Anthony also had a favorite nurse that he looked forward to seeing each time he had an appointment; she would kiss away his "owies" and find Power Rangers in his ears. These were wonderful people who we only met due to my son's illness, but who made our lives much richer. In a sense, we had a new family at that home away from home. More time was spent at that clinic and in the car than at our true home, but it was necessary and that was all that mattered. Our schedules had changed drastically; the days of coming and leaving to work and home were a memory. Not only had the clinic and the hospital become our new home, but also caring for my son had become my only job.

Once my son's doctor spoke to us about what caring for a child with Leukemia would entail, I realized I could not keep my two part-time jobs. Time was precious now, so I quit two waitress jobs to stay at home and care for my sick son and his little sister. Due to the loss of income, credit card bills went unpaid and other bills fell behind. Paying the bills were no longer my family's first priority as before; saving my son's life was. With help from many cancer organizations, we paid what we could, but eventually filing for bankruptcy was the end result. To me, it was worth the consequences of having a bankruptcy on our credit report. There was no way I could have worked to pay those bills and taken care of my son at the same time; life had become too stressful.

With the busy schedule, the emotional pain, the fear and anxiety that my child might die, the new financial strains, the absence of my home and family, and the continual exhaustion, I felt the stress was enormous. Not only was I under tremendous pressure, but my husband was also. While holding all the financial pressures upon his shoulders, my husband had to continue working his regular job and was unable to see his sick son as often as I was. Anthony, too, had emotionally fallen apart; he was a young three-year-old child who could not understand why this was happening to him. Due to the confusion and stress he was under, he would act out with poor behavior. As for my little girl, she did not understand why she was left at Grandma's all of the time and she was under stress also because of the change in routine and missing her family. Fights between my husband and I began to occur. Many times when there is extreme stress in my life I tend to take it out on the person I am the closest to, which ended up being my husband during this difficult time. Eventually, I sought out therapy for depression. Therapy and the support groups helped me to find peace among the chaos. A play therapist helped Anthony better understand the medical procedures and the reasons for them. Although this was a difficult time in my family's life, there were many things that we gained and learned.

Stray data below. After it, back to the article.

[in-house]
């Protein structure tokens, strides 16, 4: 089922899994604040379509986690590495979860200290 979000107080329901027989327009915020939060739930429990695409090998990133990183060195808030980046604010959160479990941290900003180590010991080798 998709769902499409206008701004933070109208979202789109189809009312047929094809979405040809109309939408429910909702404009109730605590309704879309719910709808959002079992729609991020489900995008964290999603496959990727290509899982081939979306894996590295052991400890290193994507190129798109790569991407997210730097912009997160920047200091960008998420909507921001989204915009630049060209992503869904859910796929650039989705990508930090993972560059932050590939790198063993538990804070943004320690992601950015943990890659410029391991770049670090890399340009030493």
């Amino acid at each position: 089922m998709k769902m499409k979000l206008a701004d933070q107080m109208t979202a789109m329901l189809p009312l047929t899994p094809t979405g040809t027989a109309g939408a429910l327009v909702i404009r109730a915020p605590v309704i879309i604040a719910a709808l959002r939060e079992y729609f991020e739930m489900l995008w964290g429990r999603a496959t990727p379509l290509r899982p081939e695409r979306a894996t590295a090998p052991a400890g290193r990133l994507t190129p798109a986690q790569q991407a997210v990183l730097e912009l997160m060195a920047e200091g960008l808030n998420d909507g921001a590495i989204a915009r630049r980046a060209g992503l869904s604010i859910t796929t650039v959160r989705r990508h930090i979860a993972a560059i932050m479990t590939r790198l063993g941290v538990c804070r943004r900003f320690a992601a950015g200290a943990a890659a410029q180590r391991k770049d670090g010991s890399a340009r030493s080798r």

Despite the many negative effects, I can definitely say that I have gained knowledge and awareness that I would never have had if not for my son being diagnosed. When I became a parent of a child with Leukemia, I gained knowledge about the disease and many other types of cancer that I would never have known otherwise. This knowledge helped me to understand the need for better cancer research, donations and fund-raisers. I researched what would be beneficial to my son in case of a relapse and learned about the benefits of cord blood. My youngest child's cord blood is now stored in case Anthony should ever need it. Life with a life-threatening disease in my family has made me aware of how precious life is. I never take it for granted. Our family no longer worries as much about the small stuff and always tries to make time for each other now.

Life since my baby boy's diagnosis of Leukemia has been an extremely difficult road to travel. As I stand near the end of that road, at the point where my son has entered one year of remission off chemotherapy, I understand that my family has learned an extreme amount from this trip. Not all the effects of having a child with Leukemia have been positive, of course; but now I realize that before life may have been easier, but now our family's life is much more meaningful.